Thursday, August 13, 2015

Unintended Consequences

The Law of Unintended Consequences states - roughly - that when we tinker with a system, things will happen that we do not expect and often don't like. As a rather trivial example, I recently decided that it would be sensible to cap my data usage with my service provider.  The reason for this is that once I've reached my 5 Gigabyte limit, I start paying something like 15 US cents per Megabyte.  This rapidly runs into hundreds of dollars.  I have the bank overdrafts to prove it.  On the other hand, if one knows that one needs more data than the allowed amount, one can buy a "bundle" for much less money - say $10 a Gigabyte. The unintended consequence of this decision is that I've had no data at all for the last week.  The reasons are boring and relate to the vagaries of my service provider, but the point is that I certainly didn't want or expect that to happen!

Robert Merton is credited with formalizing the concept in a paper in 1936. He listed the following points:
  1. Ignorance, making it impossible to anticipate everything, thereby leading to incomplete analysis
  2. Errors in analysis of the problem or following habits that worked in the past but may not apply to the current situation
  3. Immediate interests overriding long-term interests
  4. Basic values which may require or prohibit certain actions even if the long-term result might be unfavorable (these long-term consequences may eventually cause changes in basic values)
  5. Self-defeating prophecy, or, the fear of some consequence which drives people to find solutions before the problem occurs, thus the non-occurrence of the problem is not anticipated.

I'm not sure I understand all of this, but then I don't pretend to be a sociologist.  In my experience, the Law is usually at its most potent when the object of the said tinkering is a good and humane one. Perhaps just not well thought through.

We recently had an example here in South Africa.  One of the scourges of the undeveloped world is the trafficking in children.  The details vary from one situation to the next, but it  amounts to slavery.  Sometimes the parents are complicit, sometimes the children are simply stolen.  Sometimes the children are forced to work, sometimes they are used for sex.  There is absolutely no doubt that everything possible should be done to end these foul practices. Often trafficking involves moving kids across borders, and this is apparently relatively easy to do one by one with an adult in charge.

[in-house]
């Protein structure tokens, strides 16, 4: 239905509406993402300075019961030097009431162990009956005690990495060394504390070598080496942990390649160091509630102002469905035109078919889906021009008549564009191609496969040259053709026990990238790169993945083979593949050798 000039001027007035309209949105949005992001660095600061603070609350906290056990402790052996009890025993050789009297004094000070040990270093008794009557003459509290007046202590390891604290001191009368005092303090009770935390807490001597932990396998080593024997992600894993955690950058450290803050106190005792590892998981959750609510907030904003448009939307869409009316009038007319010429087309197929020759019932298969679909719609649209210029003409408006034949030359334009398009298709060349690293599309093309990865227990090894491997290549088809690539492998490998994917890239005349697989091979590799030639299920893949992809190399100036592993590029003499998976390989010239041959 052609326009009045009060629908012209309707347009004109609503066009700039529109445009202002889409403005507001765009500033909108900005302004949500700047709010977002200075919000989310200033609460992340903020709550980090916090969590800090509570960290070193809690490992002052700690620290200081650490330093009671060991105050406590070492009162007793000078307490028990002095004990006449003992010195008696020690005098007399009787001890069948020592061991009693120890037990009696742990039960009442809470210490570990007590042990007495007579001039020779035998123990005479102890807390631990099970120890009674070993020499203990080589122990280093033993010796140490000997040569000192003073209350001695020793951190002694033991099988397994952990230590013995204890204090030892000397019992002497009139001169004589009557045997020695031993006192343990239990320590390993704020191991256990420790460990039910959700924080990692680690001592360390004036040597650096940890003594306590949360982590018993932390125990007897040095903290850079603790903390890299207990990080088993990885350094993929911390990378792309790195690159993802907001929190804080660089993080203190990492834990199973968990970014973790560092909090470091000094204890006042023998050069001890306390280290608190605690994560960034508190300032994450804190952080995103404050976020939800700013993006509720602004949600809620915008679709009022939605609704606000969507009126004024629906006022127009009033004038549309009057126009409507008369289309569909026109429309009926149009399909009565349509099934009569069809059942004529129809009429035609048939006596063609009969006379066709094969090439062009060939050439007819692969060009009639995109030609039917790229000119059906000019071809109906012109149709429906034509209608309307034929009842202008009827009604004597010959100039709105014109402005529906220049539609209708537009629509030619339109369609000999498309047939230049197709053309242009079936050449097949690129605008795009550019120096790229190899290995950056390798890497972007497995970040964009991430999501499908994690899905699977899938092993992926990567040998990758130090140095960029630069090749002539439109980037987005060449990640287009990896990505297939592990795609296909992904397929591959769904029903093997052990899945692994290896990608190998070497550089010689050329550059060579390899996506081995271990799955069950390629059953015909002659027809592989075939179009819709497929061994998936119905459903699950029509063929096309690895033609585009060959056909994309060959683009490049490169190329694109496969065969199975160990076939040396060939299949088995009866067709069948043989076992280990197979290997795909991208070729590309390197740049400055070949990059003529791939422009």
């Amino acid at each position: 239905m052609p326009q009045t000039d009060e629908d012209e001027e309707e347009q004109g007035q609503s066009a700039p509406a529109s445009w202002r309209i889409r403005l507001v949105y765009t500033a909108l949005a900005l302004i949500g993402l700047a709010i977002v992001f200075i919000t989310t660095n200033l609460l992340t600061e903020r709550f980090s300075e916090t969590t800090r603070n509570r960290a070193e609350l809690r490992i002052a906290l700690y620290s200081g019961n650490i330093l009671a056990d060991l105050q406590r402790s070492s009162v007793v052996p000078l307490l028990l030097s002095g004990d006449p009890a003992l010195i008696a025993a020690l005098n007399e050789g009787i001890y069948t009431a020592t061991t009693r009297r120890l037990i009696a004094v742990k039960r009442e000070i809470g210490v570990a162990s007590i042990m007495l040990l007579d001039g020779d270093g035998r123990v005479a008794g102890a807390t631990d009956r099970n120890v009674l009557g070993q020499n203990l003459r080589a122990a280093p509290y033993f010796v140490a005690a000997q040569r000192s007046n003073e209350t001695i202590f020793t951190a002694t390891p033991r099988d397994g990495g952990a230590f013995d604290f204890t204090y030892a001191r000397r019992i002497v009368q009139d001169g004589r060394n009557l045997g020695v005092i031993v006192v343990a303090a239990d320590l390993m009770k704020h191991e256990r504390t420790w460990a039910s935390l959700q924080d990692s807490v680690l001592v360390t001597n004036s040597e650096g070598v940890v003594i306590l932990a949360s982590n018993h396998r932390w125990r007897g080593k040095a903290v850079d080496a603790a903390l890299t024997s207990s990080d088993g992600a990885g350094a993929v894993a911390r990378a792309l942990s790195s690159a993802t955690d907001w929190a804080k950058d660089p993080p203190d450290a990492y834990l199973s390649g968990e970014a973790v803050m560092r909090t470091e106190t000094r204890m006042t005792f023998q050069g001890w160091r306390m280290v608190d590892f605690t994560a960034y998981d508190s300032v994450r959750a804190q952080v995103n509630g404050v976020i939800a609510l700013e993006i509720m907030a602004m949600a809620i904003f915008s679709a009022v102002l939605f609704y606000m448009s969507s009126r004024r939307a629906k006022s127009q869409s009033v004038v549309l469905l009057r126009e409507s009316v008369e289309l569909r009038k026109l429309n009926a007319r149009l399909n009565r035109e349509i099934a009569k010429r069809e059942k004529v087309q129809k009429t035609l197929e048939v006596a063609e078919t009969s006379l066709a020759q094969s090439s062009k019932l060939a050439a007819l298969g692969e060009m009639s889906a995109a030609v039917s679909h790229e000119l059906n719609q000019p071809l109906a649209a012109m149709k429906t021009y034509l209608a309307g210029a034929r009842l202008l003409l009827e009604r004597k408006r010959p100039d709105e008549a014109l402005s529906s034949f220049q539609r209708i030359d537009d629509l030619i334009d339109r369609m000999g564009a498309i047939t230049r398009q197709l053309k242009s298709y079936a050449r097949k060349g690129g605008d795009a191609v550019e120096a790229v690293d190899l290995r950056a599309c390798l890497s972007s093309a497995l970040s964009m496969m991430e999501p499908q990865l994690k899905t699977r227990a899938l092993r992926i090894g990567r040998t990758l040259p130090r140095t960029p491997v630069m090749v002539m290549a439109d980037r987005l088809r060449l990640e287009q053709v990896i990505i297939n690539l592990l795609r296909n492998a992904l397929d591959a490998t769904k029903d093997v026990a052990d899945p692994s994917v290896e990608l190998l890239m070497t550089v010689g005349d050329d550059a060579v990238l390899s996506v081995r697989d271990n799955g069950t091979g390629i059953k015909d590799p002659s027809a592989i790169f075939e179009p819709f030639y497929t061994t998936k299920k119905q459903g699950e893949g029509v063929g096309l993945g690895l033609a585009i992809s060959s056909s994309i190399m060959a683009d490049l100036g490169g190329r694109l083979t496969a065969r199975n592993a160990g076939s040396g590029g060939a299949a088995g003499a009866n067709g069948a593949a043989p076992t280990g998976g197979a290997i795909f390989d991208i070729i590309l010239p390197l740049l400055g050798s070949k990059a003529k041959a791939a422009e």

Last year South Africa, in an attempt to support initiatives to prevent child trafficking, introduced new requirements for anyone travelling with a child under the age of eighteen into and out of the country.  Essentially, the adult with the child must be able to produce an original unabridged birth certificate.  Why this is harder to fake than the necessary travel documents, I'm not sure.  What it does mean is that every tourist coming to South Africa with a family needs to produce a full birth certificate for each child. And the consequence of that is that many tourists see it as too much trouble and go elsewhere.  Tourism to South Africa is down some 20% year on year costing the economy some $100 million.

Of course one also needs to be careful of confusing cause and effect.  There are other reasons for the fall.  One is the lingering concern that everywhere in Africa is an ebola risk. (I think there have been more cases in the US than in South Africa.)  Another is the weakness of the world economy.  Nevertheless, the government here is sufficiently concerned to have appointed a commission under the deputy president to look into the matter.

By the way, unintended consequences don't need to be unpredicted.  The government was warned about the possible impact on tourism at the time it introduced the regulations, but decided to ignore it.

I guess the way of dealing with the Law is to use the carpenter's motto: Measure three times, cut once.

Michael - Thursday


  1. Thank you, Michael, for listing the five points that perfectly explain why Greece is in the mess that it's in. Now I don't have to write about that seemingly hopeless situation on Saturday. Then again it's not nearly as horrid as the world ignoring the plight of those children...shameful.

  2. Michael, When I was researching The Idol of Mombasa--my next Tolliver book, I came across an article about slavery today that said more people are enslaved today than there were in the 18th and 19th centuries. One estimate was 23 million people! Perhaps it is worth bearing unexpected consequences if the prohibition stops the trafficking. I wonder if it works.

  3. Gosh, Annamaria, 23 million??? I wonder how that breaks down by area. Perhaps there's a blog there...